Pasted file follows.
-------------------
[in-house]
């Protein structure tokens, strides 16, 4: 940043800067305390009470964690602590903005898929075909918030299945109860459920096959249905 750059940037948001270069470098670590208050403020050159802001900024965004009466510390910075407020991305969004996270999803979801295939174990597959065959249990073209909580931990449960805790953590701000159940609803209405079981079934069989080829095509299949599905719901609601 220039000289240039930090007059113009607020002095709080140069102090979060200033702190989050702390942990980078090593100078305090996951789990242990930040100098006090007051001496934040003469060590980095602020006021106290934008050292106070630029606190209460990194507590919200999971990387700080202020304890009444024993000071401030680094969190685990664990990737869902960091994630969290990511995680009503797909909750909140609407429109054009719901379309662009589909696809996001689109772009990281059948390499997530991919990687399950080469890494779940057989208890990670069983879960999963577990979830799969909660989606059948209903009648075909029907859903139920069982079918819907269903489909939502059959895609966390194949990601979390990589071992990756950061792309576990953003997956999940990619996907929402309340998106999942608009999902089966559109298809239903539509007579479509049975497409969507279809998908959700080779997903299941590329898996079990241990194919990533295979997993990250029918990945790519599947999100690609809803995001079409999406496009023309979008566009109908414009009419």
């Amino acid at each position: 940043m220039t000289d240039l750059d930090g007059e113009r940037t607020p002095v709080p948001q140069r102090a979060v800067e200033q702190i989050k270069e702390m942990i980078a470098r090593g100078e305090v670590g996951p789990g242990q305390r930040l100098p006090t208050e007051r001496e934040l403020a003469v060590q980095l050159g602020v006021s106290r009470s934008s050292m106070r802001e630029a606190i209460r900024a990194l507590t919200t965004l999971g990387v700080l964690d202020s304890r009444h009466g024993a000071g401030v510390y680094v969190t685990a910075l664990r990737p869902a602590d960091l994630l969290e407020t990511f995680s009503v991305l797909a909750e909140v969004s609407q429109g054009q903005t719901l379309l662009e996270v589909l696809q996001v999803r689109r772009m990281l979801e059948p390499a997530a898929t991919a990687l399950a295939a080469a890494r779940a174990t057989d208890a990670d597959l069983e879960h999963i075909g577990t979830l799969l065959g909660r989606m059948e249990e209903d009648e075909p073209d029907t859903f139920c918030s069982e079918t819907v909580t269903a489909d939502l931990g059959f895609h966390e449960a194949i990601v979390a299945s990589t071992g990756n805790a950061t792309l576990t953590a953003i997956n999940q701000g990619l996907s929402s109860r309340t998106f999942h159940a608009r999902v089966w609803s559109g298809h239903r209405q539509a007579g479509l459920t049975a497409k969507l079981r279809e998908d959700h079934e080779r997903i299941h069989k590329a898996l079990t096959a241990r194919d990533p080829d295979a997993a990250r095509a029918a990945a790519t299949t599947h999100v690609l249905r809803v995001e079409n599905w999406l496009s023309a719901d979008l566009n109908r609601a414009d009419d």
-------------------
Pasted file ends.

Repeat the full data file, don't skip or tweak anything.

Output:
[in-house]
């Protein structure tokens, strides 16, 4: 940043800067305390009470964690602590903005898929075909918030299945109860459920096959249905 750059940037948001270069470098670590208050403020050159802001900024965004009466510390910075407020991305969004996270999803979801295939174990597959065959249990073209909580931990449960805790953590701000159940609803209405079981079934069989080829095509299949599905719901609601 220039000289240039930090007059113009607020002095709080140069102090979060200033702190989050702390942990980078090593100078305090996951789990242990930040100098006090007051001496934040003469060590980095602020006021106290934008050292106070630029606190209460990194507590919200999971990387700080202020304890009444024993000071401030680094969190685990664990990737869902960091994630969290990511995680009503797909909750909140609407429109054009719901379309662009589909696809996001689109772009990281059948390499997530991919990687399950080469890494779940057989208890990670069983879960999963577990979830799969909660989606059948209903009648075909029907859903139920069982079918819907269903489909939502059959895609966390194949990601979390990589071992990756950061792309576990953003997956999940990619996907929402309340998106999942608009999902089966559109298809239903539509007579479509049975497409969507279809998908959700080779997903299941590329898996079990241990194919990533295979997993990250029918990945790519599947999100690609809803995001079409999406496009023309979008566009109908414009009419």
């Amino acid at each position: 940043m220039t000289d240039l750059d930090g007059e113009r940037t607020p002095v709080p948001q140069r102090a979060v800067e200033q702190i989050k270069e702390m942990i980078a470098r090593g100078e305090v670590g996951p789990g242990q305390r930040l100098p006090t208050e007051r001496e934040l403020a003469v060590q980095l050159g602020v006021s106290r009470s934008s050292m106070r802001e630029a606190i209460r900024a990194l507590t919200t965004l999971g990387v700080l964690d202020s304890r009444h009466g024993a000071g401030v510390y680094v969190t685990a910075l664990r990737p869902a602590d960091l994630l969290e407020t990511f995680s009503v991305l797909a909750e909140v969004s609407q429109g054009q903005t719901l379309l662009e996270v589909l696809q996001v999803r689109r772009m990281l979801e059948p390499a997530a898929t991919a990687l399950a295939a080469a890494r779940a174990t057989d208890a990670d597959l069983e879960h999963i075909g577990t979830l799969l065959g909660r989606m059948e249990e209903d009648e075909p073209d029907t859903f139920c918030s069982e079918t819907v909580t269903a489909d939502l931990g059959f895609h966390e449960a194949i990601v979390a299945s990589t071992g990756n805790a950061t792309l576990t953590a953003i997956n999940q701000g990619l996907s929402s109860r309340t998106f999942h159940a608009r999902v089966w609803s559109g298809h239903r209405q539509a007579g479509l459920t049975a497409k969507l079981r279809e998908d959700h079934e080779r997903i299941h069989k590329a898996l079990t096959a241990r194919d990533p080829d295979a997993a990250r095509a029918a990945a790519t299949t599947h999100v690609l249905r809803v995001e079409n599905w999406l496009s023309a719901d979008l566009n109908r609601a414009d009419d």